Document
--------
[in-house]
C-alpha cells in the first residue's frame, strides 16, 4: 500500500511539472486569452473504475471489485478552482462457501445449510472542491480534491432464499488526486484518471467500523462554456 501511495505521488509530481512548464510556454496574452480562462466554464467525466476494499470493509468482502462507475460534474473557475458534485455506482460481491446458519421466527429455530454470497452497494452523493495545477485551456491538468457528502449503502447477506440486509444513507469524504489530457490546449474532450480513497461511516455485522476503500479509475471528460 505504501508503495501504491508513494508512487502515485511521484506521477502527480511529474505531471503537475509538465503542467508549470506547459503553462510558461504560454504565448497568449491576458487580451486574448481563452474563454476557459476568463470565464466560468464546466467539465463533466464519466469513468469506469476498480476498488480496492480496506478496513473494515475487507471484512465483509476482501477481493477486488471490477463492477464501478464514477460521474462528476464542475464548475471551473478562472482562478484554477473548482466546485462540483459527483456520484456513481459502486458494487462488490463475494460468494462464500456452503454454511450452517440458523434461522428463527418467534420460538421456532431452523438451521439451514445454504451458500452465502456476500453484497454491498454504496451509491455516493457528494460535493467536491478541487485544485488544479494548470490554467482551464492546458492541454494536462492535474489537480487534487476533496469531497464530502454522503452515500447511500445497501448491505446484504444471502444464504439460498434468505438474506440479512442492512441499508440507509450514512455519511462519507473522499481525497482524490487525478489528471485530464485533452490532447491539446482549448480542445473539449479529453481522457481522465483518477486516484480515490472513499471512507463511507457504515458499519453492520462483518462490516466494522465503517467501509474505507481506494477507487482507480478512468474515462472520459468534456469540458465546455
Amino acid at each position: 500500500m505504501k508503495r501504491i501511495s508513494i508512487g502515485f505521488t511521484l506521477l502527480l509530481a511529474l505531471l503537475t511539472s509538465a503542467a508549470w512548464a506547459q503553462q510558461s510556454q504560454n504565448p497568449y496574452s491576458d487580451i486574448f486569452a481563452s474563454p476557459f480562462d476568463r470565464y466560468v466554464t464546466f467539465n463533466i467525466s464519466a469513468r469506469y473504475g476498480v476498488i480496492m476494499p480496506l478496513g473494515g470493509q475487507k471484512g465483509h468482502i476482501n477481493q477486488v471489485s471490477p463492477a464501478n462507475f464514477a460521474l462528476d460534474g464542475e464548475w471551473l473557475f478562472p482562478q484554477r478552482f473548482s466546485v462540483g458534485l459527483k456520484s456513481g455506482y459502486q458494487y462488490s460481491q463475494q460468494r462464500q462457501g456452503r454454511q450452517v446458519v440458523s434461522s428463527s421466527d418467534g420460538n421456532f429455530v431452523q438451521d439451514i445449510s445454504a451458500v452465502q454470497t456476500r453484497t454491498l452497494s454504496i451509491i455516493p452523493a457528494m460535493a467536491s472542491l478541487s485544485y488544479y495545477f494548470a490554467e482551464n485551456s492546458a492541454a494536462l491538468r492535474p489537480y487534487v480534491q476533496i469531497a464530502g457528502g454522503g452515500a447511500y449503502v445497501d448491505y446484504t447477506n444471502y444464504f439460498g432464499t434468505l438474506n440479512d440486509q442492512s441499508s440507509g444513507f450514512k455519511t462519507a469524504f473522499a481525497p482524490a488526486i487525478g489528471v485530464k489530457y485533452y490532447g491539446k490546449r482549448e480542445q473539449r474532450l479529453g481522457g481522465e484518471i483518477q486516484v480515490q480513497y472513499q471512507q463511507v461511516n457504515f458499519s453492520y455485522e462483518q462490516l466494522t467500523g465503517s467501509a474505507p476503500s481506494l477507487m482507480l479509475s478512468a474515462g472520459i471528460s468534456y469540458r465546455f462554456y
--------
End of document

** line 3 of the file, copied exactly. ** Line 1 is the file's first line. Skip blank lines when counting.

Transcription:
Amino acid at each position: 500500500m505504501k508503495r501504491i501511495s508513494i508512487g502515485f505521488t511521484l506521477l502527480l509530481a511529474l505531471l503537475t511539472s509538465a503542467a508549470w512548464a506547459q503553462q510558461s510556454q504560454n504565448p497568449y496574452s491576458d487580451i486574448f486569452a481563452s474563454p476557459f480562462d476568463r470565464y466560468v466554464t464546466f467539465n463533466i467525466s464519466a469513468r469506469y473504475g476498480v476498488i480496492m476494499p480496506l478496513g473494515g470493509q475487507k471484512g465483509h468482502i476482501n477481493q477486488v471489485s471490477p463492477a464501478n462507475f464514477a460521474l462528476d460534474g464542475e464548475w471551473l473557475f478562472p482562478q484554477r478552482f473548482s466546485v462540483g458534485l459527483k456520484s456513481g455506482y459502486q458494487y462488490s460481491q463475494q460468494r462464500q462457501g456452503r454454511q450452517v446458519v440458523s434461522s428463527s421466527d418467534g420460538n421456532f429455530v431452523q438451521d439451514i445449510s445454504a451458500v452465502q454470497t456476500r453484497t454491498l452497494s454504496i451509491i455516493p452523493a457528494m460535493a467536491s472542491l478541487s485544485y488544479y495545477f494548470a490554467e482551464n485551456s492546458a492541454a494536462l491538468r492535474p489537480y487534487v480534491q476533496i469531497a464530502g457528502g454522503g452515500a447511500y449503502v445497501d448491505y446484504t447477506n444471502y444464504f439460498g432464499t434468505l438474506n440479512d440486509q442492512s441499508s440507509g444513507f450514512k455519511t462519507a469524504f473522499a481525497p482524490a488526486i487525478g489528471v485530464k489530457y485533452y490532447g491539446k490546449r482549448e480542445q473539449r474532450l479529453g481522457g481522465e484518471i483518477q486516484v480515490q480513497y472513499q471512507q463511507v461511516n457504515f458499519s453492520y455485522e462483518q462490516l466494522t467500523g465503517s467501509a474505507p476503500s481506494l477507487m482507480l479509475s478512468a474515462g472520459i471528460s468534456y469540458r465546455f462554456y